United States District Court, N.D. Florida, Pensacola Division
ORDER AND REPORT AND RECOMMENDATION
CHARLES J. KAHN, JR. UNITED STATES MAGISTRATE JUDGE.
matter is before the court on defendants Midland Funding LLC
and Tim Boland's motion to dismiss (doc. 14) and
defendant Great Lakes Educational Loan Services, Inc.'s
motion to dismiss (doc. 20). Plaintiff responded in
opposition to the motions. (Docs. 18, 24). The matter is
referred to the undersigned Magistrate Judge for a Report and
Recommendation pursuant to 28 U.S.C. § 636 and N.D. Fla.
Loc. R. 72.2(E). After reviewing the parties'
submissions, the undersigned recommends that the motions to
dismiss be granted because the amended complaint fails to
state a claim against the defendants for a violation of the
Fair Credit Reporting Act. Plaintiff's claims, however,
should be dismissed without prejudice to him filing a second
proceeding pro se, filed an amended complaint naming
6 defendants; (1) Midland Funding LLC
(“Midland”); (2) Tim Boland, a manager at
Midland; (3) Great Lakes Educational Services, Inc.
(“Great Lakes”); (4) Equifax; (5) TransUnion; and
(6) Experian. Plaintiff says he asked the defendants for: (1)
“account records (original)”; (2)
“documentation showing whether Midland Funding or Great
Lakes are licensed, bonded, or insured”; (3) “the
original contract or promissory note”; and (4)
‘documentation showing why [his social security number]
was sold to a third party debt collector.” Defendants
did not provide the requested information. Plaintiff claims
“these companies have blatantly tarnished [his] credit
report.” He alleges each defendant violated the Fair
Credit Reporting Act (“FCRA”), 15 U.S.C. §
1681 et seq. As relief, he seeks punitive damages of
$580, 000 “for hardship, harassment, fraud, and the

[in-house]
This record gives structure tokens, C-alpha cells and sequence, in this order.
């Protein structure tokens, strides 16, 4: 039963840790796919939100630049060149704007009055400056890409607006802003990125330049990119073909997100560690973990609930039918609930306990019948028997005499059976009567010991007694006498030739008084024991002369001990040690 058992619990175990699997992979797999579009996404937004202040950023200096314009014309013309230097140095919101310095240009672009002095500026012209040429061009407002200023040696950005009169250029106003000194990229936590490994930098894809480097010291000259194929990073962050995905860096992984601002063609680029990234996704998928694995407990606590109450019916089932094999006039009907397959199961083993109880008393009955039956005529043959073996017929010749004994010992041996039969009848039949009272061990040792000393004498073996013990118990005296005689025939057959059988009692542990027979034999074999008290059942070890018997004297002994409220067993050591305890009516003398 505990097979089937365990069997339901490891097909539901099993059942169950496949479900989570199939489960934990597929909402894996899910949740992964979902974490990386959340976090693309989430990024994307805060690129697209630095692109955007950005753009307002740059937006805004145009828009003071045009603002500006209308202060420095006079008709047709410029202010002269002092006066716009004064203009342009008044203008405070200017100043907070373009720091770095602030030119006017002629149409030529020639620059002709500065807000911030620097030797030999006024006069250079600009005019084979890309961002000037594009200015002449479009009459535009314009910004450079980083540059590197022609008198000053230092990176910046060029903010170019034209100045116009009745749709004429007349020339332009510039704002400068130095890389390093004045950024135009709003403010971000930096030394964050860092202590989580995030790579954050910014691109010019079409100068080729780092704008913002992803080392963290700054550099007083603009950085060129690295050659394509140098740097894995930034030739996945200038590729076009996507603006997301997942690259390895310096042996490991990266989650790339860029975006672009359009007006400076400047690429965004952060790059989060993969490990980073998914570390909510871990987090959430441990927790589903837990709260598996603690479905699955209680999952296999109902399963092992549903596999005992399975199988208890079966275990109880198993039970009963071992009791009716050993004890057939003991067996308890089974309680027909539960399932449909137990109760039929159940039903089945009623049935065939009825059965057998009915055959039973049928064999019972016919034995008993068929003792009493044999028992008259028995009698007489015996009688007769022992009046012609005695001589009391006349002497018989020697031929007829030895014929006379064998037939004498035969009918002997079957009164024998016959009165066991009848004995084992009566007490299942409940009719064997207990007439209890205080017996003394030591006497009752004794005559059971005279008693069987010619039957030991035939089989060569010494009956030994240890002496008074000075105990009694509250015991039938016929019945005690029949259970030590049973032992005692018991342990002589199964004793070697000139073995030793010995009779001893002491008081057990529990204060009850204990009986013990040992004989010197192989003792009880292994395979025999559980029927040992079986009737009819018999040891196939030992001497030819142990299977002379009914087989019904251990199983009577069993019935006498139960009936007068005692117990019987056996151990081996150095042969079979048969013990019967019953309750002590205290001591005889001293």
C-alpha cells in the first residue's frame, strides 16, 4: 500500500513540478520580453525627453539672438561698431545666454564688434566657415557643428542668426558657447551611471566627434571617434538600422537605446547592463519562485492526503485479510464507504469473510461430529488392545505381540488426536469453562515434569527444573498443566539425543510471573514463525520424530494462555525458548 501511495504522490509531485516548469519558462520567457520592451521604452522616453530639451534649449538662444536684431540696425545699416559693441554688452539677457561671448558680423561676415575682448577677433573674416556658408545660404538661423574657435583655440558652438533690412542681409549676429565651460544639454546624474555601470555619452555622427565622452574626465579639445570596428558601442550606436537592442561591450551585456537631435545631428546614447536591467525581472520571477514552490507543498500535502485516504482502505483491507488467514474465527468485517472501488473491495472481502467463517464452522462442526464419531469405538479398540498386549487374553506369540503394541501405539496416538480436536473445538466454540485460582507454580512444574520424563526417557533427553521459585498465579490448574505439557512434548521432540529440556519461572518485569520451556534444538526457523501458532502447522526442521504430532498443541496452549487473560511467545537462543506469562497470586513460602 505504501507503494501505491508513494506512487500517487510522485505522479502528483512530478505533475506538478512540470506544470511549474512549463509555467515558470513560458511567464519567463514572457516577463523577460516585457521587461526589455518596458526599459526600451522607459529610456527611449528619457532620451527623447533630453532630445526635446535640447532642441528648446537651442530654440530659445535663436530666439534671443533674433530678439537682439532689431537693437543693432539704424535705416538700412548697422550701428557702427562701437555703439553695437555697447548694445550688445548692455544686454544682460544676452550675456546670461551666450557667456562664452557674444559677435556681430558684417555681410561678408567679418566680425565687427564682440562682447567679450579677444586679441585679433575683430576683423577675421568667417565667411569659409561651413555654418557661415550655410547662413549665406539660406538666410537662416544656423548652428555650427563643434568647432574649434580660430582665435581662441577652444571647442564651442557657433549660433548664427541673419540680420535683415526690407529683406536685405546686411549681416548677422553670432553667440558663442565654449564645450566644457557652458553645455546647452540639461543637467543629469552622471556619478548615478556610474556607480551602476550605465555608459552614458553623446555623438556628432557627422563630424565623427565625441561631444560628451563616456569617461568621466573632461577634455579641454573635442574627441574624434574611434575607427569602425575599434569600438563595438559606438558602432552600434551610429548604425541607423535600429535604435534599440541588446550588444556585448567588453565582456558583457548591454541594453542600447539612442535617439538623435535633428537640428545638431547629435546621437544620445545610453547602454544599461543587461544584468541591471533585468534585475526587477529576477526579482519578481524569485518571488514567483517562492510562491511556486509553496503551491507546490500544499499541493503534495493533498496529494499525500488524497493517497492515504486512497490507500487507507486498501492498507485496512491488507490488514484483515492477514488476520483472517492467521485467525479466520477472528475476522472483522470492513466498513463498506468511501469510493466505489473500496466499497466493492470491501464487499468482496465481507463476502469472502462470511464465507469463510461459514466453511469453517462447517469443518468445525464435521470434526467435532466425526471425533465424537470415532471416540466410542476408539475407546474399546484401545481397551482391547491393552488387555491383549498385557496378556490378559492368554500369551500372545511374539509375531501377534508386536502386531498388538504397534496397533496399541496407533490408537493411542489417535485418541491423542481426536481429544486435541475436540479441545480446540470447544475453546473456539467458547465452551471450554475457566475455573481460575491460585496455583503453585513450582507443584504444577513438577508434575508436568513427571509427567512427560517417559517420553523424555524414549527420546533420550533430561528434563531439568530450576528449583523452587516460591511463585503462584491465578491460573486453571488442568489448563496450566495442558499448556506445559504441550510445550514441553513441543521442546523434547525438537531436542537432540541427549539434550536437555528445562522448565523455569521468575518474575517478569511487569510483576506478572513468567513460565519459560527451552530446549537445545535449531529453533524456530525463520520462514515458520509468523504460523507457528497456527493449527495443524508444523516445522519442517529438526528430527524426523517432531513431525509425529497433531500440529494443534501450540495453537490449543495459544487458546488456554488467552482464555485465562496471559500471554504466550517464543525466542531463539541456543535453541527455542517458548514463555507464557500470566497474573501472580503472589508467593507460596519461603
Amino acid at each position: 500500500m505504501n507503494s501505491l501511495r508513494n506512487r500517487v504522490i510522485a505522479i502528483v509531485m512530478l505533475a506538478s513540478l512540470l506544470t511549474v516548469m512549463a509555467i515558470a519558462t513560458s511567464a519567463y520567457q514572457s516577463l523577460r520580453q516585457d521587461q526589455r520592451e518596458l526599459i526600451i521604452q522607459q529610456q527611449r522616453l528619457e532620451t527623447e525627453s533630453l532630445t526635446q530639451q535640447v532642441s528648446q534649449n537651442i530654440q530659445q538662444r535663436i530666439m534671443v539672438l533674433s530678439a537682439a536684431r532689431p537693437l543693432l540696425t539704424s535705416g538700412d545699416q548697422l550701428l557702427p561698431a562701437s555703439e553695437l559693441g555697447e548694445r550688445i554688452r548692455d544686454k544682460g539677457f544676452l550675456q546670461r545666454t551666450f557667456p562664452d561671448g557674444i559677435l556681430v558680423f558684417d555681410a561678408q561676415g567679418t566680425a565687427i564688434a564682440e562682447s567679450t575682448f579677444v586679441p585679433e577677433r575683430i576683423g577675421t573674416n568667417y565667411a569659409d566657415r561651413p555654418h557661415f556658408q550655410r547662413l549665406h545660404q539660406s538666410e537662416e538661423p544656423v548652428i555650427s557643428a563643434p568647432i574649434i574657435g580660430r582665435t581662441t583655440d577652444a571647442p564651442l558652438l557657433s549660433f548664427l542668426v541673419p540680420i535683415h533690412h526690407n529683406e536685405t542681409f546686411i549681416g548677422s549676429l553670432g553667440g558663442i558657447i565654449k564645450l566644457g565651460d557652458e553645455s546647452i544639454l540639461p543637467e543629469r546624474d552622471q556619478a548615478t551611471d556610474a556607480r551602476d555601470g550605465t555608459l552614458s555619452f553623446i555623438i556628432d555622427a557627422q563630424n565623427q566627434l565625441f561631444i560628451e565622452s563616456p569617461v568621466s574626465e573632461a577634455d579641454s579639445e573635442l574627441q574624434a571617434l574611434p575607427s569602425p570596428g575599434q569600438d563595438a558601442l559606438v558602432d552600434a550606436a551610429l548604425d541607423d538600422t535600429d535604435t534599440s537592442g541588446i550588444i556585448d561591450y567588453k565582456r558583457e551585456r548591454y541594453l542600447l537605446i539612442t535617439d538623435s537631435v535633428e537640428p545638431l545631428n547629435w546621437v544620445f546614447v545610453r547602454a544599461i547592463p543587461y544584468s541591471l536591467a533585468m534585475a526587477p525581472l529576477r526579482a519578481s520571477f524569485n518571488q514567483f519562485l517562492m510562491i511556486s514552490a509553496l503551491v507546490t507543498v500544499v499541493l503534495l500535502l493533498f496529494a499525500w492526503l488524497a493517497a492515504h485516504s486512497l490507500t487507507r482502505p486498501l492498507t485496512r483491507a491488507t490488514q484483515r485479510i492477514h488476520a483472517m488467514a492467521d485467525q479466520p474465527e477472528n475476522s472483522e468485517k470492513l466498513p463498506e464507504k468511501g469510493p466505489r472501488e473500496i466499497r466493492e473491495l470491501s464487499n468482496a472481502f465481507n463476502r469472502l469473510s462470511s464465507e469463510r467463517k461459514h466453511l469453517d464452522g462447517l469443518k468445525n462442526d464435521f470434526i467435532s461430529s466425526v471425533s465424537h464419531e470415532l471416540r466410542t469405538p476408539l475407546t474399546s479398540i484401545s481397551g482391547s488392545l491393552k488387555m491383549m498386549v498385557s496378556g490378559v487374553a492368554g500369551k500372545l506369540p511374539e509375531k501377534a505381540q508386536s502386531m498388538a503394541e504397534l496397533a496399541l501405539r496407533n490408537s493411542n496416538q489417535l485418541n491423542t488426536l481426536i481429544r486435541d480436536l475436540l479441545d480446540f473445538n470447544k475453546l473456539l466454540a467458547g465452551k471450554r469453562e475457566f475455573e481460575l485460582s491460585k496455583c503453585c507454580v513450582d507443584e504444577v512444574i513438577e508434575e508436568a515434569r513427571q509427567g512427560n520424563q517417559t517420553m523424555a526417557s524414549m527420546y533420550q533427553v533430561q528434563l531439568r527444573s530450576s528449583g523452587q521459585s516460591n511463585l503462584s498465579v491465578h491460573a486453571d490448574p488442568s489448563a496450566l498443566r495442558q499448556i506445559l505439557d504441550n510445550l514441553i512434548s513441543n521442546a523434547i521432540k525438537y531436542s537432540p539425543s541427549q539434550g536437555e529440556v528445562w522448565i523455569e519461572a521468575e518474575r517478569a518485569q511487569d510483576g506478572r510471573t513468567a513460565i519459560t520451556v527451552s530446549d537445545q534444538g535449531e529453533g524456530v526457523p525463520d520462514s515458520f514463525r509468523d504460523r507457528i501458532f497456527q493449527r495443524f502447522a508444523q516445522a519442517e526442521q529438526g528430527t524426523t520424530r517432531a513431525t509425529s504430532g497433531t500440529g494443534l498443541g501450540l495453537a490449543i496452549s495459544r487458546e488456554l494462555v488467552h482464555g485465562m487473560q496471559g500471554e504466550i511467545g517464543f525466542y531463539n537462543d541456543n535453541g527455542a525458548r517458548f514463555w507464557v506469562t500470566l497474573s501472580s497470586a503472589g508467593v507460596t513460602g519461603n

selling of private information.” Midland, Boland, and
Great Lakes moved to dismiss the amended complaint, arguing
they cannot be held liable under the FCRA for failing to
provide the requested information.
considering a motion to dismiss for failure to state a claim,
the court reads plaintiff's pro se allegations
in a liberal fashion, Haines v. Kerner, 404 U.S.
519, 520-21 (1972), accepts all factual allegations in the
complaint as true, and evaluates all reasonable inferences
derived from those facts in the light most favorable to the
plaintiff. Hunnings v. Texaco, Inc., 29 F.3d 1480,
1483 (11th Cir. 1994). A few exceptions modify this rule,
such as where the facts alleged are internally inconsistent
or where they run counter to facts of which the court can
take judicial notice. 5B Charles A. Wright and Arthur R.
Miller, Federal Practice and Procedure § 1357
(2008). Further, only well-pleaded factual
allegations are taken as true and only reasonable
inferences are drawn in favor of the plaintiff. See
Oladeinde v. City of Birmingham, 963 F.2d 1481, 1485
(11th Cir. 1992); see also Associated Builders, Inc. v.
Ala. Power Co., 505 F.2d 97, 100 (5th Cir. 1974)
(“unwarranted deductions of fact are not admitted as